Jimmy Chalflinch won the mayoral race in Carthage on Tuesday, narrowly defeating fellow town commissioner George Wilson Jr. by six votes.
Chalflinch picked up 141 votes in the contest, while Wilson received 135. Kevin Lewis finished in third place with 29 votes.
“I’m tickled to death that I won,” Chalflinch said in an interview after the polls closed. “I’m really looking forward to serving the people of Carthage.”
Originally expected to be a four-man contest, the field narrowed after incumbent Lee McGraw bowed out because of a residency issue. The Moore County Board of Elections found in October that McGraw’s current address is outside the town’s boundaries.
This was Chalflinch’s second campaign for mayor. He ran unsuccessfully in 2011 against McGraw, who won that year with nearly 75 percent of the vote.
“I’m a positive person, and I think people connected with that,” Chalflinch said of his victory. “I’m level-headed and approachable.”
Chalflinch is the former head of custodial services for Thomasville City Schools. He won his current seat on the Carthage Board of Commissioners in 2013.
A native of Robbins, Chalflinch has lived in Moore County for most of his life. He and Wilson are both graduates of Union Pines High School.
Chalflinch spent much of Tuesday chatting with his opponents beneath a tent in front of the Moore County Agricultural Center, which was a polling site for Carthage voters.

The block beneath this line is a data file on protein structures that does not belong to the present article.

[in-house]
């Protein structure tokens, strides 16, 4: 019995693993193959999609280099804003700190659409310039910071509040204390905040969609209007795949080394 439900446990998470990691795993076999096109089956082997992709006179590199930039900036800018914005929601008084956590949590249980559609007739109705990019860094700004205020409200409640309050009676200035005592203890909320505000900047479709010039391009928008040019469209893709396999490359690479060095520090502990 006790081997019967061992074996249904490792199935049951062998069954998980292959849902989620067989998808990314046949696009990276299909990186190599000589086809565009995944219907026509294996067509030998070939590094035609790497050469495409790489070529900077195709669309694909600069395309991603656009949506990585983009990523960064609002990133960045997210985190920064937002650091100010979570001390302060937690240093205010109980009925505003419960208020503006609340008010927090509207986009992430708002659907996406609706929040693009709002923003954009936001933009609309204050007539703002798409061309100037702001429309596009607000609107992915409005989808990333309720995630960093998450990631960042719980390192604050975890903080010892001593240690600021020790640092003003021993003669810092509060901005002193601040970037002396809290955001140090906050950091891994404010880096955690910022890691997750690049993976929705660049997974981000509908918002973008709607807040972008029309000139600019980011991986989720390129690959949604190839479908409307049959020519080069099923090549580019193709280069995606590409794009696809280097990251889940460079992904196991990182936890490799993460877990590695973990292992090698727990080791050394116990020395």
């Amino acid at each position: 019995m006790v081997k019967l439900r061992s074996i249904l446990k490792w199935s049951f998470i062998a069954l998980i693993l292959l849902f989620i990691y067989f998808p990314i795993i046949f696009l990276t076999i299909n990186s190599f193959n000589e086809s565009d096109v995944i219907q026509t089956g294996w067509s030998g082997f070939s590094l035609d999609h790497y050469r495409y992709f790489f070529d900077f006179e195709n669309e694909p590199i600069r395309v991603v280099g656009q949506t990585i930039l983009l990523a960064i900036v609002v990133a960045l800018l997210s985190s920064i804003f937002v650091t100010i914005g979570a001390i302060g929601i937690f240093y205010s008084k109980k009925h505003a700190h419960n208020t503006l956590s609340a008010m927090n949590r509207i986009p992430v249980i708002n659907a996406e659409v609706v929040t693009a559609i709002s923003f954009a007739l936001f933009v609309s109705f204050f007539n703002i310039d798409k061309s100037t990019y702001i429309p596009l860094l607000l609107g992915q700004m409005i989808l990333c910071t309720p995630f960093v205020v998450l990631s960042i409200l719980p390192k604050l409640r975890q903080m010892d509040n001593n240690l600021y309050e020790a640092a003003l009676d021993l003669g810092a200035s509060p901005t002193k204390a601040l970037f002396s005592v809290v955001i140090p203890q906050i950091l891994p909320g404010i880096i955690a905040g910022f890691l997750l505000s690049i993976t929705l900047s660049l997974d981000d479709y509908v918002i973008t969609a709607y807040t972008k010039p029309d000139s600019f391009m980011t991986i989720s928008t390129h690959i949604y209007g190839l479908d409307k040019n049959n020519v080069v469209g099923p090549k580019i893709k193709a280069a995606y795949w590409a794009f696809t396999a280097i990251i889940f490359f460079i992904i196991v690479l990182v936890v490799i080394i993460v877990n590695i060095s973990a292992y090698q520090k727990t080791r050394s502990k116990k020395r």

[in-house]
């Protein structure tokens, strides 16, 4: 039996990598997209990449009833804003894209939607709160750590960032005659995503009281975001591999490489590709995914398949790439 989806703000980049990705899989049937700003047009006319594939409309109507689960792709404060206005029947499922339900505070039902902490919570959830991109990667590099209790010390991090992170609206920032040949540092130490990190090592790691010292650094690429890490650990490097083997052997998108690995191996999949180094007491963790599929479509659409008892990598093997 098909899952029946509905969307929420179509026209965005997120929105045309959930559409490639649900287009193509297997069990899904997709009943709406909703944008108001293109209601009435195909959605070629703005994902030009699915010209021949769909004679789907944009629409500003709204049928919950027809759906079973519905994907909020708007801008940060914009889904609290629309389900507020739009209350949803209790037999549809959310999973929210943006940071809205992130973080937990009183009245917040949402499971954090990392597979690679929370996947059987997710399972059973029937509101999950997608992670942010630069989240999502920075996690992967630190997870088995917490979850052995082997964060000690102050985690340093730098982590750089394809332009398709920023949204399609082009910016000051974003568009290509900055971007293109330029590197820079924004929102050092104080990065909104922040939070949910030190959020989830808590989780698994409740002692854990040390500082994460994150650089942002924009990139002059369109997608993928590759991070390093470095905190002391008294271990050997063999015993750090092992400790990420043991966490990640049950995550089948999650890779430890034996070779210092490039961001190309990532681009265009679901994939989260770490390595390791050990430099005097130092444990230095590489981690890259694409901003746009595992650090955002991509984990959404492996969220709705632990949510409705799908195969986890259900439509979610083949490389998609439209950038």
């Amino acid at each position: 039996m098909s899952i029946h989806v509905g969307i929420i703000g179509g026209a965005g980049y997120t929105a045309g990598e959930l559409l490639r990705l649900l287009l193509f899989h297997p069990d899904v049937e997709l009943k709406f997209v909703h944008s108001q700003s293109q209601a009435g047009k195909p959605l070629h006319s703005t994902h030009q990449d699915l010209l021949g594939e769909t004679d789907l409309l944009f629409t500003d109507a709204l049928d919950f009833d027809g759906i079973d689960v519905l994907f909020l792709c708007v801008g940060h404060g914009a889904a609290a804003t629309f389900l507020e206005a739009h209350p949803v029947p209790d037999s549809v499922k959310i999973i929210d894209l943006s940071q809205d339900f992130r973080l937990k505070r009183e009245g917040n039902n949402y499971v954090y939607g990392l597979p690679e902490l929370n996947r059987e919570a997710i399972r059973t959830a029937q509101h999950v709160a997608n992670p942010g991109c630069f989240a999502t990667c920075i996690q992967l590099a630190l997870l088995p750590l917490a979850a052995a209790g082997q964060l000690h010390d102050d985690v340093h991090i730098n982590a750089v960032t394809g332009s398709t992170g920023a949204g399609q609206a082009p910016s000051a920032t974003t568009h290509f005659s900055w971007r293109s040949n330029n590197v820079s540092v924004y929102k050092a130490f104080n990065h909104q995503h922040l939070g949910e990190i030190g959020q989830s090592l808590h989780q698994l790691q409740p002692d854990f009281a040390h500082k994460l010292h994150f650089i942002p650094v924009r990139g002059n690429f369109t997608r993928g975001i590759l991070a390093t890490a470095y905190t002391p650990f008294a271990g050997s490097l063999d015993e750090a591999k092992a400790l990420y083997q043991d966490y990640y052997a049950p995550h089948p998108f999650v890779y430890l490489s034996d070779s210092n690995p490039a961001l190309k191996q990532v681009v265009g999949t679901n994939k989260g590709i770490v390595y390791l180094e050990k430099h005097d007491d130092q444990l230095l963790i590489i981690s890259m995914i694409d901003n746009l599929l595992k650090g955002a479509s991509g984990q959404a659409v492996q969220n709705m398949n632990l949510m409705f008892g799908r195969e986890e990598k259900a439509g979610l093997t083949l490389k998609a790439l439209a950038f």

“They are both outstanding people,” he said of Wilson and Lewis. “It was an honor to run against them.”
In a previous interview with The Pilot, Chalflinch said he would focus on strengthening the town’s economy if elected mayor.
“We need more businesses in town, so I’d like to work on that,” he said at the time. “And I want to go to (existing) businesses at least once a month to thank them for being in Carthage.”
While Wilson received more votes on Election Day, Chalflinch was the top vote-getter overall thanks to his strong performance during the early voting period.
Throughout the campaign, Chalflinch and his opponents have said that a proposed expansion of the county courthouse is a major concern for the municipality, which is home to about 1,611 registered voters. The design preferred by architects would close part of Dowd Street, a key thoroughfare in downtown Carthage.
Residents on Tuesday also elected Dan Bonillo and Al Barber to fill two vacant seats on the town’s board of commissioners.
Bonillo received 187 votes, while Barber received 176. A third candidate, R. Dustin Smith, received 161 votes.